With a posting entitled “Prospective Grant of Exclusive License: Development of Cannabinoid(s) and Cannabidiol(s) Based Therapeutics to Treat Hepactic Encephalopathy in Humans,” the Department of Health and Human Services announced its plan to grant KannaLife Sciences, Inc. an exclusive license to “development and sale of cannabinoid(s) and cannabidiol(s) based therapeutics as antioxidants and neuroprotectants for use and delivery in humans. ”
Local cannabis company announces success with cancer treatment
Category: Medical Marijuana | Posted on Thu, December, 15th 2011 by THCFinder
Denver-based Cannabis Science, Inc. announced this week that a cancer patient has had success using the company’s cannabis-based product in the treatment of skin cancer.
The biotech company, which develops pharmaceutical cannabis products, said this is the second patient to use the product successfully. “This patient has photo-documented dramatic results that we will release to the public once treatment is completed and has been properly vetted by clinical biopsy,” the company said in a press release. “Cannabis Science, in conjunction with several Colorado-licensed dispensaries and physicians, consults with a number of cancer patients who were seeking to inform themselves of the current peer-reviewed scientific literature, regarding modern and historical use of cannabis preparations for treating cancers so that they can make informed decisions regarding their self-directed cancer treatment.”
More from the press release:
Cannabis has an outstanding safety profile as determined in 1988 by Federal Administrative Law Judge Francis Young who recommended cannabis be removed from Schedule I. The refusal of the DEA to follow this recommendation has resulted in 16 states allowing some form of medical marijuana access for their citizens. Numerous other states are moving in this direction. Consequently, patients in states with medical marijuana laws are able to make an informed decisions to try various state-legal cannabis preparations and to determine what is most effective for their particular condition. As a result, there is an unprecedented accumulation of “anecdotal” data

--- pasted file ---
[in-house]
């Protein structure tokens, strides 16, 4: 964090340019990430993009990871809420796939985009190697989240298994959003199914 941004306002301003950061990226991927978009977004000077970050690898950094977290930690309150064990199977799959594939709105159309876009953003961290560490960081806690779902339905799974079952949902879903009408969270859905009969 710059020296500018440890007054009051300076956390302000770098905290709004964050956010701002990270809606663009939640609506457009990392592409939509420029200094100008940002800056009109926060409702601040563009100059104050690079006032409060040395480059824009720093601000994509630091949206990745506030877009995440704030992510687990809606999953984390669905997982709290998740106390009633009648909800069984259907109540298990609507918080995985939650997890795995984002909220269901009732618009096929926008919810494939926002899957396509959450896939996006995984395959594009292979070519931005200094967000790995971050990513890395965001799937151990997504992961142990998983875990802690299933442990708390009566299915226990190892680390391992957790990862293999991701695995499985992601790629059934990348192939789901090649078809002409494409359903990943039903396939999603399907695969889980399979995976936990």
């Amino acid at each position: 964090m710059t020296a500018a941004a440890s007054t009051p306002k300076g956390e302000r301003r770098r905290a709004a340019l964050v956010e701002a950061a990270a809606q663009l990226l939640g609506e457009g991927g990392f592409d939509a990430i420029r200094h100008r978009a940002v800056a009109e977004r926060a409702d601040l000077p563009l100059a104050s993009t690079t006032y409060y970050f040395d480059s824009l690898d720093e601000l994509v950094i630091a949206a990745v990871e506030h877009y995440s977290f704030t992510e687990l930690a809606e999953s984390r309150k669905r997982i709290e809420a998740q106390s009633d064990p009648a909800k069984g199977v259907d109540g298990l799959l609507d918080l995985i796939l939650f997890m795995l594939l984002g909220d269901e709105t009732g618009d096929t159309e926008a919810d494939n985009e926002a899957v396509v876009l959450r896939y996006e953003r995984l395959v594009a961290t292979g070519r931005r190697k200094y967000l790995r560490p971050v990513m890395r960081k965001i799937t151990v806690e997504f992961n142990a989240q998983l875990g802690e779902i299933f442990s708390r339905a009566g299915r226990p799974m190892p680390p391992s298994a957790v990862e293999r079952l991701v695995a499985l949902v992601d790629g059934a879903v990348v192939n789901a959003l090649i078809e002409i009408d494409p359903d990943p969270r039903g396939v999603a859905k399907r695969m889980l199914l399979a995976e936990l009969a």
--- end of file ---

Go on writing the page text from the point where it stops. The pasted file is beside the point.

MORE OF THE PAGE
Currently, there are a variety treatments available for treating various skin cancers including standard surgical excision (Mohs Surgery), chemotherapy, radiation, and cryosurgery. Unfortunately for many, the cancer frequently returns and requires additional treatments. Chemo and radiation therapy are typically used by patients who aren’t candidates for surgery (i.e. where surgical excision could disfigure or make it difficult to reconstruct the excised area). If reoccurrence occurs, radiation therapy is often not repeated as it may further damage the tissue (and) lead to resistance.
While the above treatments may to be effective for many, few patients would choose to go through surgical procedures, radiation, or chemotherapy if a better alternative were available. Patients self-administering cannabis extracts in the convenience of their own home appear to be effectively resolving their cancerous lesions over a period of a few weeks to a few months.
Cannabis Science is committed to making cannabis-based medicines available to the public as rapidly as possible. The Company is taking multiple approaches to accomplishing this aim in the United States. The science of cannabinoids has exploded over the past decade, laying the scientific foundation for the many medicinal uses of this unique plant. Cannabinoids are a class of biologically active compounds produced by all vertebrates (endocannabinoids) the Cannabis plant (phytocannabinoids), and more recently patentable synthetic compounds produced by chemists. Today’s modern peer-reviewed science supports the many historical uses that were discovered over thousands of years of medicinal use by herbalists.
Thousands of Colo. marijuana applications on hold
Category: Medical Marijuana | Posted on Mon, December, 12th 2011 by THCFinder
DENVER | Some 4,200 medical marijuana applications in Colorado are on hold at the state health department while investigators look at possible fraud.